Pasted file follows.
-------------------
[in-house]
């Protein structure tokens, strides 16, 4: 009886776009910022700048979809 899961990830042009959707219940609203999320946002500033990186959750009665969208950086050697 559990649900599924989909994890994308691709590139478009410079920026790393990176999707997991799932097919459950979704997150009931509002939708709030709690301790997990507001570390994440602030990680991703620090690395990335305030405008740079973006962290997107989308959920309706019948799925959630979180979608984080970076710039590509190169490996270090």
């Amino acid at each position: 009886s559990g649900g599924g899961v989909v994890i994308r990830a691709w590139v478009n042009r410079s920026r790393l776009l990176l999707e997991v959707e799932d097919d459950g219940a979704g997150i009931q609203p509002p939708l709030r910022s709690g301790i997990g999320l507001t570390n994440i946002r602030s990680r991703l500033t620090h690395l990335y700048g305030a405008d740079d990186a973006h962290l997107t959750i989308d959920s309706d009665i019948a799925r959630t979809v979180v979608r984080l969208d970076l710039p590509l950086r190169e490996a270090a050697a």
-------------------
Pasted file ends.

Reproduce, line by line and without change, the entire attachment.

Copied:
[in-house]
């Protein structure tokens, strides 16, 4: 009886776009910022700048979809 899961990830042009959707219940609203999320946002500033990186959750009665969208950086050697 559990649900599924989909994890994308691709590139478009410079920026790393990176999707997991799932097919459950979704997150009931509002939708709030709690301790997990507001570390994440602030990680991703620090690395990335305030405008740079973006962290997107989308959920309706019948799925959630979180979608984080970076710039590509190169490996270090």
């Amino acid at each position: 009886s559990g649900g599924g899961v989909v994890i994308r990830a691709w590139v478009n042009r410079s920026r790393l776009l990176l999707e997991v959707e799932d097919d459950g219940a979704g997150i009931q609203p509002p939708l709030r910022s709690g301790i997990g999320l507001t570390n994440i946002r602030s990680r991703l500033t620090h690395l990335y700048g305030a405008d740079d990186a973006h962290l997107t959750i989308d959920s309706d009665i019948a799925r959630t979809v979180v979608r984080l969208d970076l710039p590509l950086r190169e490996a270090a050697a």